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Poetry Canadian


Typewriter Works

by (author) Cameron Anstee

Invisible Publishing
Initial publish date
Oct 2022
Canadian, Death, Typography
  • Paperback / softback

    Publish Date
    Oct 2022
    List Price
  • eBook

    Publish Date
    Oct 2022
    List Price

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Minimalist poetry for maximalist times.

Sheets: Typewriter Works extends the minimalist explorations of Cameron Anstee’s first collection, Book of Annotations. Prompted by receiving the Olivetti Lettera 30 typewriter that belonged to poet William Hawkins after his death in 2016, the works in this book explore how small poems operate through the freedoms and constraints of the typewriter as both a decaying machine and a mode of composition. Through engagement with writers and artists like Jiří Valoch, Barbara Caruso, Leroy Gorman, Cia Rinne, William Hawkins, Dani Spinosa, Kate Siklosi, and Norman McLaren, Sheets: Typewriter Works re-embeds the minimalist poem in the typewritten page.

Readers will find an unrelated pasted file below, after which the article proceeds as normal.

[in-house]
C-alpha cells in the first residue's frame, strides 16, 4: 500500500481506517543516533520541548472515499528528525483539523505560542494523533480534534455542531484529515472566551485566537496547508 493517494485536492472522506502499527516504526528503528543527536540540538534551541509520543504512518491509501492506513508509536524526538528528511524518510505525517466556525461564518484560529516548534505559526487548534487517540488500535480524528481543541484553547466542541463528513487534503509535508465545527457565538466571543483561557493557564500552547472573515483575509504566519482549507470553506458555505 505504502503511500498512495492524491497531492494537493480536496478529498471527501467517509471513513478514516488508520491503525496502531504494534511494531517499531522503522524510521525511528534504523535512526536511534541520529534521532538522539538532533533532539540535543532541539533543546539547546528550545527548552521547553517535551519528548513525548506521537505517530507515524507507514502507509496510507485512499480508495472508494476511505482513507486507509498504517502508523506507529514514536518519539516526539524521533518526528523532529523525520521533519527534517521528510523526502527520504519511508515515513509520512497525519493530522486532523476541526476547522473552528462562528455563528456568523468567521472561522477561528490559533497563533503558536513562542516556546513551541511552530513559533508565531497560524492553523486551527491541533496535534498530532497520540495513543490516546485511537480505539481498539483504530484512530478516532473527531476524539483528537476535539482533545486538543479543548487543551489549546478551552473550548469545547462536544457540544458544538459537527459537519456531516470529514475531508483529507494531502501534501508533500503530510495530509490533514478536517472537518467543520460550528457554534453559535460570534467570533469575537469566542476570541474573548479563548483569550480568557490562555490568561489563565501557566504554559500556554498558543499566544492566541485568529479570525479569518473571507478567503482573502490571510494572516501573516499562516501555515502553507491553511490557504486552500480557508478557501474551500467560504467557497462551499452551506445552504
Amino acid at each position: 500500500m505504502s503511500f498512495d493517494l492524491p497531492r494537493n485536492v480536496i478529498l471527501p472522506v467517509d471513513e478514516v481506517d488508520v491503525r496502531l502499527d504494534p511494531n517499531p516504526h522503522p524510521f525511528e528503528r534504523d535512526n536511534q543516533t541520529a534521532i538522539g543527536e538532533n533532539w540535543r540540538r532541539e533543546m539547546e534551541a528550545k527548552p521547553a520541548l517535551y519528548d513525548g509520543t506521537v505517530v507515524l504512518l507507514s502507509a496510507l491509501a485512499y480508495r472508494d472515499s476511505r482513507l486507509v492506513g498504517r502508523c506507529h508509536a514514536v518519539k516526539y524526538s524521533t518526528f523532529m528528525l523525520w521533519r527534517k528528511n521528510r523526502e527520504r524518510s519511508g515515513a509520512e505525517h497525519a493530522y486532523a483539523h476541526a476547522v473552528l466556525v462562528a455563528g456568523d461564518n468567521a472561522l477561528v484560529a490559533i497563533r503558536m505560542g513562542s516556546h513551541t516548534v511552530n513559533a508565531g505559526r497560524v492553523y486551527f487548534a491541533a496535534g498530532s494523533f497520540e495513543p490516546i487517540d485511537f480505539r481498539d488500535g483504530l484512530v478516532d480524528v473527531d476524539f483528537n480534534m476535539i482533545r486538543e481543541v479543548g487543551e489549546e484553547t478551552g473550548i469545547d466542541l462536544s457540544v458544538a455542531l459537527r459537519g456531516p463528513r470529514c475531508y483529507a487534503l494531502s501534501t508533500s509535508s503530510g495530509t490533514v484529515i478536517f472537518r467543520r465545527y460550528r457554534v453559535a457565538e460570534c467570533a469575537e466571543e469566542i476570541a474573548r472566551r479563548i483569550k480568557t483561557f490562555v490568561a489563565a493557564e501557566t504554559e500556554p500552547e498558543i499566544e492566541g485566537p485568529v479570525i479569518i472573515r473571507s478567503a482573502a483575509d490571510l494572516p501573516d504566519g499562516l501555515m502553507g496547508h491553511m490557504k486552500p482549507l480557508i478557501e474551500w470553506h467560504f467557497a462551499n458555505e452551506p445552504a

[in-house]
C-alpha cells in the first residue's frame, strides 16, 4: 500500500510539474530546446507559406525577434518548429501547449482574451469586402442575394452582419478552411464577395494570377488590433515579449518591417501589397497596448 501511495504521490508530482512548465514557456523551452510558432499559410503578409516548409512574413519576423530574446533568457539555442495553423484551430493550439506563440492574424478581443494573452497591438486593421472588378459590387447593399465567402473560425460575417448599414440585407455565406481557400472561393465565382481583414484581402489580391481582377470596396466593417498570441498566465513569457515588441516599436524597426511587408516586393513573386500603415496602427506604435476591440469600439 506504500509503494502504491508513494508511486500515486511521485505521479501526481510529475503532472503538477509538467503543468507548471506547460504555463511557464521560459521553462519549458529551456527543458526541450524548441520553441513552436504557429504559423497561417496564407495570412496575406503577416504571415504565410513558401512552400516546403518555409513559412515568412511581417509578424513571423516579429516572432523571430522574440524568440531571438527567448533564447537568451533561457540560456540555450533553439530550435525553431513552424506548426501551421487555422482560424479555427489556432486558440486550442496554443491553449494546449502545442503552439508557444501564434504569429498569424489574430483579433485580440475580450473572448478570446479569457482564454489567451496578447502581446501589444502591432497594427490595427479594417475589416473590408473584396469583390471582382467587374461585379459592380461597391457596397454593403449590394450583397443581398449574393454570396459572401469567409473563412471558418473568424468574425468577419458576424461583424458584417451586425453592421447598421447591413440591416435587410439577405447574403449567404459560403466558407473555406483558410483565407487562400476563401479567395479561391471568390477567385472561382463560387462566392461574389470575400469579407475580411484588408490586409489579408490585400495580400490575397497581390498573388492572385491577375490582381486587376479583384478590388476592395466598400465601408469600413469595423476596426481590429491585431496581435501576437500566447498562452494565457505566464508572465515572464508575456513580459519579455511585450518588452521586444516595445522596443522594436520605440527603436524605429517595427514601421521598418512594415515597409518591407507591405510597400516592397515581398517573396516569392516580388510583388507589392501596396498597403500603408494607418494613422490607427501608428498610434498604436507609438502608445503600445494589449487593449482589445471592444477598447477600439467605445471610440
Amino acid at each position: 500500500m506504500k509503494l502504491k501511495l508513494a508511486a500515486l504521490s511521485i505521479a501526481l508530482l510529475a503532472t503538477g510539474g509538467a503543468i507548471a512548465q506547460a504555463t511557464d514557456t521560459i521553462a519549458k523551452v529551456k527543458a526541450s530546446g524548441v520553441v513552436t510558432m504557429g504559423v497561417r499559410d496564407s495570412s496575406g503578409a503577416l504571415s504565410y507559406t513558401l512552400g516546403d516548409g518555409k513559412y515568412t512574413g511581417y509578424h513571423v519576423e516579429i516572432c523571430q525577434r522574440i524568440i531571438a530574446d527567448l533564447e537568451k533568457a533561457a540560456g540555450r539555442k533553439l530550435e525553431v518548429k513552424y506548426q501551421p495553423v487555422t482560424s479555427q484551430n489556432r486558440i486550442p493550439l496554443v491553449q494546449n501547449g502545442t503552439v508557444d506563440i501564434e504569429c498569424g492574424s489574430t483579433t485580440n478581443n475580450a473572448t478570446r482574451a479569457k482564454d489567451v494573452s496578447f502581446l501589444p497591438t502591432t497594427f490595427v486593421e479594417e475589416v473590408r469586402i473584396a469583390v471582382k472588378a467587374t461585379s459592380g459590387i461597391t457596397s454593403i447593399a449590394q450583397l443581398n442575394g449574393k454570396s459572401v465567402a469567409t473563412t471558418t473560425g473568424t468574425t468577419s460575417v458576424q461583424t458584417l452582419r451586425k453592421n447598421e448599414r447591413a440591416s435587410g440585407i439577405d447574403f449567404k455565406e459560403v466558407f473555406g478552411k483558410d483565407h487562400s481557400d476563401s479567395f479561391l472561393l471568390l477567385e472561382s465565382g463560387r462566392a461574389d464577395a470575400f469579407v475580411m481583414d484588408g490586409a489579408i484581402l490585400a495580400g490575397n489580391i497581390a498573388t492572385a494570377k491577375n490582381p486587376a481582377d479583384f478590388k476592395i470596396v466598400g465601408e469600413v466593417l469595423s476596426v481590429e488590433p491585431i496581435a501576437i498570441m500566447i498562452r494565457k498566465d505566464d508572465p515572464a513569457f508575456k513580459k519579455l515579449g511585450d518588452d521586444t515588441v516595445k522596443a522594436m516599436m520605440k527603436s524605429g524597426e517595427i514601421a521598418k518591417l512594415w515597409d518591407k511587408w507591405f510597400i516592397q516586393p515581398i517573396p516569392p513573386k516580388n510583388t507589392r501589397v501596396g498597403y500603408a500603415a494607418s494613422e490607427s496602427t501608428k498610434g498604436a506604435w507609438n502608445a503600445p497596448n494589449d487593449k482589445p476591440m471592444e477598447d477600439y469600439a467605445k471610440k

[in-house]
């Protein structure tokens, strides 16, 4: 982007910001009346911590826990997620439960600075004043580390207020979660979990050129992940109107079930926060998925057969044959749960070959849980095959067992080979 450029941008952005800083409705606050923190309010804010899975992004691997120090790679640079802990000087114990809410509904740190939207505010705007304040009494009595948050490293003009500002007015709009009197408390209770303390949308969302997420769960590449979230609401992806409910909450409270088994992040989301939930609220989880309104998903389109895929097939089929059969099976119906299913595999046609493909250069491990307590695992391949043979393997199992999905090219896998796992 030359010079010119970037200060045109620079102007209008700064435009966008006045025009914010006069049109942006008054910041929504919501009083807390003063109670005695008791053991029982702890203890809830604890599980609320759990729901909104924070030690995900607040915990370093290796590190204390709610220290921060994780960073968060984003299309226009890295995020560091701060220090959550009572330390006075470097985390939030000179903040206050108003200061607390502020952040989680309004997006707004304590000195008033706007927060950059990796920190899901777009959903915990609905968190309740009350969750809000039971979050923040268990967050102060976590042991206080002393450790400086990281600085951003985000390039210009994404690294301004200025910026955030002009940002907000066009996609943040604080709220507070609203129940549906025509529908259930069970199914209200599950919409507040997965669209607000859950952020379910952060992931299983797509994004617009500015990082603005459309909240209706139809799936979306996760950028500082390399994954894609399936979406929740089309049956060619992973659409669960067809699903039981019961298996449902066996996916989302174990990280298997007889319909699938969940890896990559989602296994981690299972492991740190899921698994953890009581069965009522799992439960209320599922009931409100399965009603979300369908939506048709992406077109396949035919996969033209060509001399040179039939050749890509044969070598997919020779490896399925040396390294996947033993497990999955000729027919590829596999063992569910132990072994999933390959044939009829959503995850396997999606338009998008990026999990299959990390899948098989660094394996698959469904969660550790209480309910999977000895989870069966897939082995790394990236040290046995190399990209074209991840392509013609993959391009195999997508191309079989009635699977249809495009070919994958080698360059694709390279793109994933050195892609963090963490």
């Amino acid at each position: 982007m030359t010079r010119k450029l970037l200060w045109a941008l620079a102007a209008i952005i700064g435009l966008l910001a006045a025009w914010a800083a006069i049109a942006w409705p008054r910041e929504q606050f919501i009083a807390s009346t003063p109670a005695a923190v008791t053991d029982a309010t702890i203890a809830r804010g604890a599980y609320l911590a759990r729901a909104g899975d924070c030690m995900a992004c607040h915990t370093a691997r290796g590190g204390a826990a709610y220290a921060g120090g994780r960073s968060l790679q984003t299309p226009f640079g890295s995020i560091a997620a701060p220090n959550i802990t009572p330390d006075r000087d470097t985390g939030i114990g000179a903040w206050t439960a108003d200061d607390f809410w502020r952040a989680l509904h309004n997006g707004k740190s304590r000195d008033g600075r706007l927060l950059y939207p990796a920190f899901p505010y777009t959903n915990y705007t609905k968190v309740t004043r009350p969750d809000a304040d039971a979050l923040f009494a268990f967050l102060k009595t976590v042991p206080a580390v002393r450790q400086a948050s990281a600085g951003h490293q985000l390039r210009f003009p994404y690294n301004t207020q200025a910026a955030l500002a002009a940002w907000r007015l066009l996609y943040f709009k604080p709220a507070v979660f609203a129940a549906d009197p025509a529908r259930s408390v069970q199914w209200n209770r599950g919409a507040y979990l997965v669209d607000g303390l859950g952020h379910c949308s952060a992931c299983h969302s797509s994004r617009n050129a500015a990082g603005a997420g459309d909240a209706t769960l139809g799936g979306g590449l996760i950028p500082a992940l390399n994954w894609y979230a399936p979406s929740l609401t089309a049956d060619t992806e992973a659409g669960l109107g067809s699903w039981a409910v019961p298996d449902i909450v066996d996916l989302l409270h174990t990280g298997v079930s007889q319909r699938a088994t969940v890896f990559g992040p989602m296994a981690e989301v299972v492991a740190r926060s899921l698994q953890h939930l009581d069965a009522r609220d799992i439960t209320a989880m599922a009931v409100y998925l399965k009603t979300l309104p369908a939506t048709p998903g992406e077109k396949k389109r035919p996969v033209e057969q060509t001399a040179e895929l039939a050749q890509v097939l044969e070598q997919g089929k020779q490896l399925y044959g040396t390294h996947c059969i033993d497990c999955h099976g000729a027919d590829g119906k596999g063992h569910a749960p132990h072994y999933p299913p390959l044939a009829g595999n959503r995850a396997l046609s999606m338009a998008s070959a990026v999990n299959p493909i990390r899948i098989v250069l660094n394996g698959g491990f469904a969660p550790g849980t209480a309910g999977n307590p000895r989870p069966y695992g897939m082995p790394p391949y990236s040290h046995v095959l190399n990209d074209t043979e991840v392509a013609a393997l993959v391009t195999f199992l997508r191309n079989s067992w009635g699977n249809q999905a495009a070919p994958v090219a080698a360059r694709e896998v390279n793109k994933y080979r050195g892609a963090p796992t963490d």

About the author

Cameron Anstee is the author of one previous collection of poetry, Book of Annotations, and the editor of The Collected Poems of William Hawkins. He is the editor and publisher of Apt. 9 Press and holds a Ph.D. in English Literature from the University of Ottawa. He lives and writes in Ottawa on the traditional unceded territory of the Algonquin Anishnaabeg people.

Cameron Anstee's profile page

Editorial Reviews

"Master of the abundant small, Anstee makes space ring and strikes up the thingness of every word in this collection of the underinked, the overinked, the visual rhythm, the taptaptapestry, lovingly spooling back to past typers and out towards you."—Susan Holbrook, author of Ink Earl

“I was intrigued by how the micro transcription of an event in time—like a fly landing on the page of a book—opens into reality at large.”—Aram Saroyan, author of Complete Minimal Poems

"Sheets: Typewriter Worksfurthers Anstee's poetic explorations into and through the minimal, but through gestures that extend both the act and result of writing-both composition and erasure-into the deeply physical. The effect is striking and immediate... [...] There is a meditative kind of breathlessness to these understated gems, one that allows each poem to sit, not as a complete thought, but as individual gestures as both moments in space and as part of a lengthy, open-ended and even life-long sequence."– rob mclennan

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